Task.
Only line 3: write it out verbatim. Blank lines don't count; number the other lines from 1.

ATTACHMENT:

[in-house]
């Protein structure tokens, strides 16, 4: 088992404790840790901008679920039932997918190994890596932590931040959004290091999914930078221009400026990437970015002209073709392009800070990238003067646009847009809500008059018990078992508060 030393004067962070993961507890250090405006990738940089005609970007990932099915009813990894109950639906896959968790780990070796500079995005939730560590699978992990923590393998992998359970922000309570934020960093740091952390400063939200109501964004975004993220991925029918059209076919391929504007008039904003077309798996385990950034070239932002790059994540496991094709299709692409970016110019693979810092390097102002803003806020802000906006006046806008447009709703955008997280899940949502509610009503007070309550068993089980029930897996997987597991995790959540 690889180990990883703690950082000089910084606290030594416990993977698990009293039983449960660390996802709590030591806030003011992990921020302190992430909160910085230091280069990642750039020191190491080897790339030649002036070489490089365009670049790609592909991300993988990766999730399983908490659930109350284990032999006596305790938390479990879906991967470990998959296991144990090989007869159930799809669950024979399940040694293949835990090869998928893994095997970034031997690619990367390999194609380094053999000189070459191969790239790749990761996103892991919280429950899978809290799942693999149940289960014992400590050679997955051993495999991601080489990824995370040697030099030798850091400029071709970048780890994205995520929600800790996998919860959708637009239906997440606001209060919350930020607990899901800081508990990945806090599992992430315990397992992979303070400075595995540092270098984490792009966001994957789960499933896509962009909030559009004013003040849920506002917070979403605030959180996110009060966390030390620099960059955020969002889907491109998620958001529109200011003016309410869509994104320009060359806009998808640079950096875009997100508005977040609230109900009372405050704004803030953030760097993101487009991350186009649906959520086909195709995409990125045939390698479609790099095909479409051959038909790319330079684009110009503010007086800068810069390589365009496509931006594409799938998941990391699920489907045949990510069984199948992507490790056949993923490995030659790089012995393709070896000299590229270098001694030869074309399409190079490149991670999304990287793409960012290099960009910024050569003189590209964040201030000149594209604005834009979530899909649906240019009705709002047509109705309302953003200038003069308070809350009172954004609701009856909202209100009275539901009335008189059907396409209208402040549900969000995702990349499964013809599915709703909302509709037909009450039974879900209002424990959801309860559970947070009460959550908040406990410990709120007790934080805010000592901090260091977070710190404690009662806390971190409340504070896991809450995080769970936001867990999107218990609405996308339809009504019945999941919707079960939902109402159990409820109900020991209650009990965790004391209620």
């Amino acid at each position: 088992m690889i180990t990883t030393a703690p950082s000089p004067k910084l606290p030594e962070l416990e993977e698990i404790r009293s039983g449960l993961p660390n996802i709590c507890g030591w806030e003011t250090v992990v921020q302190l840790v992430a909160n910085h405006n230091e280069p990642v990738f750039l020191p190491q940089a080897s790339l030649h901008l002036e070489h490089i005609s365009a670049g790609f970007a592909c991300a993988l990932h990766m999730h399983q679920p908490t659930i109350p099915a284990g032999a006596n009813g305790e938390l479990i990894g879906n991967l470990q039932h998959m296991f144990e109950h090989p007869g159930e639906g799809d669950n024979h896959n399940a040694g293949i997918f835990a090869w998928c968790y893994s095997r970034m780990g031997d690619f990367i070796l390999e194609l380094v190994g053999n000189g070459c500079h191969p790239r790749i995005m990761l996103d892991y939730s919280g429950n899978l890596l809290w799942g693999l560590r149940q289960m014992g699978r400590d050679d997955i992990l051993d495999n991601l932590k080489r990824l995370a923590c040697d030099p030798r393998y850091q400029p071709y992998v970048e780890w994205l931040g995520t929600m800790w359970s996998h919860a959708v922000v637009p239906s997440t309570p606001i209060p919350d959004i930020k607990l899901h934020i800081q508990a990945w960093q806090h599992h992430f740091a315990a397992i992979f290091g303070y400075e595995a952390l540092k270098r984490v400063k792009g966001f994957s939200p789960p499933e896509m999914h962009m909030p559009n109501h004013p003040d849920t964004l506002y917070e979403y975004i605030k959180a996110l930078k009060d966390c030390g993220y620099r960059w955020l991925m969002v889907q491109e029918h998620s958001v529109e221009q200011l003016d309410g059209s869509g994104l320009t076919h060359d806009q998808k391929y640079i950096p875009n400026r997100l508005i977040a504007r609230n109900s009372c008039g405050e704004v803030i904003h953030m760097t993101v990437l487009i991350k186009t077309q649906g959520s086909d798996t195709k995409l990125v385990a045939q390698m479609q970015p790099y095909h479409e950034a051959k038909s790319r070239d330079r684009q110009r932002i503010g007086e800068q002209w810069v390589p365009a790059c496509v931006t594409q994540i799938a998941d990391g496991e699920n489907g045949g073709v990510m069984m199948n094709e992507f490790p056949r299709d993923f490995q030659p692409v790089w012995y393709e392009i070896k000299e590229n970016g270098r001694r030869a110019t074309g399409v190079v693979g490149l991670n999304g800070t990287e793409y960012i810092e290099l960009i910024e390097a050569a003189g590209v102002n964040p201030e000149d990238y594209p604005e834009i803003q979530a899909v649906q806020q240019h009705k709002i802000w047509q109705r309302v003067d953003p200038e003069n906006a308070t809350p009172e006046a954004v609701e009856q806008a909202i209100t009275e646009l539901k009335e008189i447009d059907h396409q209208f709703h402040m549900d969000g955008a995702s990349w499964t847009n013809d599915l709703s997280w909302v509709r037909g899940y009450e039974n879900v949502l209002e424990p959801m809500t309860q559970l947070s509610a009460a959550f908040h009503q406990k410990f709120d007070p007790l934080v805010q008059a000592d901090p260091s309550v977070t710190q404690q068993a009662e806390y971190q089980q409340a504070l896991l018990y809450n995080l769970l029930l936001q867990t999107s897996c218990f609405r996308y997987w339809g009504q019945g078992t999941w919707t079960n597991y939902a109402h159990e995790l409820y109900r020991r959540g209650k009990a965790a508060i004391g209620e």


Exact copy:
């Amino acid at each position: 088992m690889i180990t990883t030393a703690p950082s000089p004067k910084l606290p030594e962070l416990e993977e698990i404790r009293s039983g449960l993961p660390n996802i709590c507890g030591w806030e003011t250090v992990v921020q302190l840790v992430a909160n910085h405006n230091e280069p990642v990738f750039l020191p190491q940089a080897s790339l030649h901008l002036e070489h490089i005609s365009a670049g790609f970007a592909c991300a993988l990932h990766m999730h399983q679920p908490t659930i109350p099915a284990g032999a006596n009813g305790e938390l479990i990894g879906n991967l470990q039932h998959m296991f144990e109950h090989p007869g159930e639906g799809d669950n024979h896959n399940a040694g293949i997918f835990a090869w998928c968790y893994s095997r970034m780990g031997d690619f990367i070796l390999e194609l380094v190994g053999n000189g070459c500079h191969p790239r790749i995005m990761l996103d892991y939730s919280g429950n899978l890596l809290w799942g693999l560590r149940q289960m014992g699978r400590d050679d997955i992990l051993d495999n991601l932590k080489r990824l995370a923590c040697d030099p030798r393998y850091q400029p071709y992998v970048e780890w994205l931040g995520t929600m800790w359970s996998h919860a959708v922000v637009p239906s997440t309570p606001i209060p919350d959004i930020k607990l899901h934020i800081q508990a990945w960093q806090h599992h992430f740091a315990a397992i992979f290091g303070y400075e595995a952390l540092k270098r984490v400063k792009g966001f994957s939200p789960p499933e896509m999914h962009m909030p559009n109501h004013p003040d849920t964004l506002y917070e979403y975004i605030k959180a996110l930078k009060d966390c030390g993220y620099r960059w955020l991925m969002v889907q491109e029918h998620s958001v529109e221009q200011l003016d309410g059209s869509g994104l320009t076919h060359d806009q998808k391929y640079i950096p875009n400026r997100l508005i977040a504007r609230n109900s009372c008039g405050e704004v803030i904003h953030m760097t993101v990437l487009i991350k186009t077309q649906g959520s086909d798996t195709k995409l990125v385990a045939q390698m479609q970015p790099y095909h479409e950034a051959k038909s790319r070239d330079r684009q110009r932002i503010g007086e800068q002209w810069v390589p365009a790059c496509v931006t594409q994540i799938a998941d990391g496991e699920n489907g045949g073709v990510m069984m199948n094709e992507f490790p056949r299709d993923f490995q030659p692409v790089w012995y393709e392009i070896k000299e590229n970016g270098r001694r030869a110019t074309g399409v190079v693979g490149l991670n999304g800070t990287e793409y960012i810092e290099l960009i910024e390097a050569a003189g590209v102002n964040p201030e000149d990238y594209p604005e834009i803003q979530a899909v649906q806020q240019h009705k709002i802000w047509q109705r309302v003067d953003p200038e003069n906006a308070t809350p009172e006046a954004v609701e009856q806008a909202i209100t009275e646009l539901k009335e008189i447009d059907h396409q209208f709703h402040m549900d969000g955008a995702s990349w499964t847009n013809d599915l709703s997280w909302v509709r037909g899940y009450e039974n879900v949502l209002e424990p959801m809500t309860q559970l947070s509610a009460a959550f908040h009503q406990k410990f709120d007070p007790l934080v805010q008059a000592d901090p260091s309550v977070t710190q404690q068993a009662e806390y971190q089980q409340a504070l896991l018990y809450n995080l769970l029930l936001q867990t999107s897996c218990f609405r996308y997987w339809g009504q019945g078992t999941w919707t079960n597991y939902a109402h159990e995790l409820y109900r020991r959540g209650k009990a965790a508060i004391g209620e």